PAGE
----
We may share your personal information with companies acting on our behalf who will only use the information to provide that service. However, we will retain control of your data and any third party service provider that we use must act in accordance with our instructions. We may also share your personal information with a purchaser or potential purchaser of our business.

In some circumstances, we may have to disclose your personal information by law, because a court or the police or other law enforcement agency has asked us for it.

How to get copies of or amend the information we have collected

You may request details of the personal information that we hold about you under data protection laws. If you would like a copy of the information held about you please write to us at oasys@arup.com or at: Data Protection Officer, 13 Fitzroy Street, London, UK, W1T 4BQ. Please note that we may charge a small £10 administration fee for information requests.

If you think any information we have about you is incorrect or incomplete, please email us as soon as possible. We will correct or update any information as soon as we can.

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Data Security

We are committed to ensuring that your information is secure. In order to prevent unauthorised access or disclosure we have put in place suitable physical, electronic and managerial procedures to safeguard and secure the information we collect, including locked cabinets, electronic password protection and pass card access to buildings.

If at any point you suspect or receive a suspicious communication from someone suggesting they work for Oasys or a website claiming to be affiliated with Oasys, please forward the communication to us or report the incident by email to oasys@arup.com or in writing to Oasys, 13 Fitzroy Street, London, UK, W1T 4BQ as soon as possible.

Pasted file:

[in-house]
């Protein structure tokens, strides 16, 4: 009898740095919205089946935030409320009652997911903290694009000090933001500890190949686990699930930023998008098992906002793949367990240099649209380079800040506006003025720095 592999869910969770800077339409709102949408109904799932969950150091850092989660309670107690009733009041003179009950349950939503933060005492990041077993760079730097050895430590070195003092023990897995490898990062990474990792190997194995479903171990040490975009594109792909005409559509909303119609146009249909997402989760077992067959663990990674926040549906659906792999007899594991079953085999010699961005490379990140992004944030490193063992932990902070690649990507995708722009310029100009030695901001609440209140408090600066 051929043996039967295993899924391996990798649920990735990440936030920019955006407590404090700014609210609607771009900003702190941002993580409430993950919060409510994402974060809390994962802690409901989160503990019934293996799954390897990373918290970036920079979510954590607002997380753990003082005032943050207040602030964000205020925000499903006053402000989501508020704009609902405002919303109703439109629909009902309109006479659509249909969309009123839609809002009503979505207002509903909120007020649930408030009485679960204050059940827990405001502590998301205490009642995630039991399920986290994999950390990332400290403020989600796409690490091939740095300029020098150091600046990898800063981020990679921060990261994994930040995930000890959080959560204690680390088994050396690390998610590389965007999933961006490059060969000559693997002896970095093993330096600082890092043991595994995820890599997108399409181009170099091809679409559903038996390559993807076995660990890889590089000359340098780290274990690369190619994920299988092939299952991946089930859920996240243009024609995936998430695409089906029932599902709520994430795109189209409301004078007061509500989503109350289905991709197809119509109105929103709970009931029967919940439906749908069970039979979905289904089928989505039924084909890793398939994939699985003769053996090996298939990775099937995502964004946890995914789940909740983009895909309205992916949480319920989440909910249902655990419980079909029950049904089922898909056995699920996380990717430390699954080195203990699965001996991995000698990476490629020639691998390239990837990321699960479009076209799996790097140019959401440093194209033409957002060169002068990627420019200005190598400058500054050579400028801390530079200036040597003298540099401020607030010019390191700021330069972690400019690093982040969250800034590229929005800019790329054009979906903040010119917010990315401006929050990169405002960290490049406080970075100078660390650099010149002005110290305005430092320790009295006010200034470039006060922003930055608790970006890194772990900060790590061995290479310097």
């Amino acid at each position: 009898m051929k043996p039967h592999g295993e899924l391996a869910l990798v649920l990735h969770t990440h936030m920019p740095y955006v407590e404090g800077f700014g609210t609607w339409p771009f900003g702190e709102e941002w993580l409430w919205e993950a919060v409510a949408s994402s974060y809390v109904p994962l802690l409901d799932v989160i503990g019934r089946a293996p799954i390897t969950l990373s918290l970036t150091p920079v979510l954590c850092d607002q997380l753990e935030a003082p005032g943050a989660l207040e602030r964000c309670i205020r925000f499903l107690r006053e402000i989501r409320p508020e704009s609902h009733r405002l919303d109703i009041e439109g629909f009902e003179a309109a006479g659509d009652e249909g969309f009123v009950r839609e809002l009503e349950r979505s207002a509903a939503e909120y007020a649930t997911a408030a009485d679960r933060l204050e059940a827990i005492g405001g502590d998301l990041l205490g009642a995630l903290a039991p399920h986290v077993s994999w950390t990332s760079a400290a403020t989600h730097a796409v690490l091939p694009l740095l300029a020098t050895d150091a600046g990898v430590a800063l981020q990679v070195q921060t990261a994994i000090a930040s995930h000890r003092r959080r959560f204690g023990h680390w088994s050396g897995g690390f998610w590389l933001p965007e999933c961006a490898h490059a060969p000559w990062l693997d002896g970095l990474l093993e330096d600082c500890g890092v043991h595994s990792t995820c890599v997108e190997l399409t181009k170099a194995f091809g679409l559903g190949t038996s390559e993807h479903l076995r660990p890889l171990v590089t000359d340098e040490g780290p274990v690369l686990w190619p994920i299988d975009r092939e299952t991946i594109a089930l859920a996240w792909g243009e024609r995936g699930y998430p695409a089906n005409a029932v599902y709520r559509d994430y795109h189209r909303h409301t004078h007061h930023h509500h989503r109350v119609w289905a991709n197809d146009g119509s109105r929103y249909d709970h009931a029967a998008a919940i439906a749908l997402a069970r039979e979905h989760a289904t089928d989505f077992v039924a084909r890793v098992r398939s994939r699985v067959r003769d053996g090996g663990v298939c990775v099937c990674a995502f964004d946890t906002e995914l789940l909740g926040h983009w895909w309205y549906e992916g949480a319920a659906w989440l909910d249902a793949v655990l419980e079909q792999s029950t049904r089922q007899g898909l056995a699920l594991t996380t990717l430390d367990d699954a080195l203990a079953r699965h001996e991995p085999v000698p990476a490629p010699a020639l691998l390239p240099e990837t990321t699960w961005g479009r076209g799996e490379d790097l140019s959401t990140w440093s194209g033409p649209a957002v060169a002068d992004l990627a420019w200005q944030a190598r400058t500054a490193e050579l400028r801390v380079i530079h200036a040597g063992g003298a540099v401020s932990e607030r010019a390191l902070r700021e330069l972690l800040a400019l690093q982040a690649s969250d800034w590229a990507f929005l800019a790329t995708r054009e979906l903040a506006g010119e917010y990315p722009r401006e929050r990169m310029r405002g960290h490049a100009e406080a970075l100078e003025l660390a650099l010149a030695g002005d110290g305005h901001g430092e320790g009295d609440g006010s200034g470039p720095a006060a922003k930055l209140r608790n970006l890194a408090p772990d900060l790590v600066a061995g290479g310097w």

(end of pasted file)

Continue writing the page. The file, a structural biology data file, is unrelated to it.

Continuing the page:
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Website Terms and Conditions

The contents of this web site are protected by copyright and other intellectual property rights under international conventions. No copying of any words, images, graphic representations or other information contained in this web site is permitted without the prior written permission of the webmaster for this site.

Oasys accepts no responsibility for the content of any external site that links to or from this site.

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Software Licensing Terms

Terms and Conditions of Purchase

The full conditions of purchase and maintenance for all Oasys software are set out in the Oasys Software Licence and Support Agreement. All prices are subject to TAX at the current rate.

Prices and specifications are subject to change without notice – please ask for a written quotation.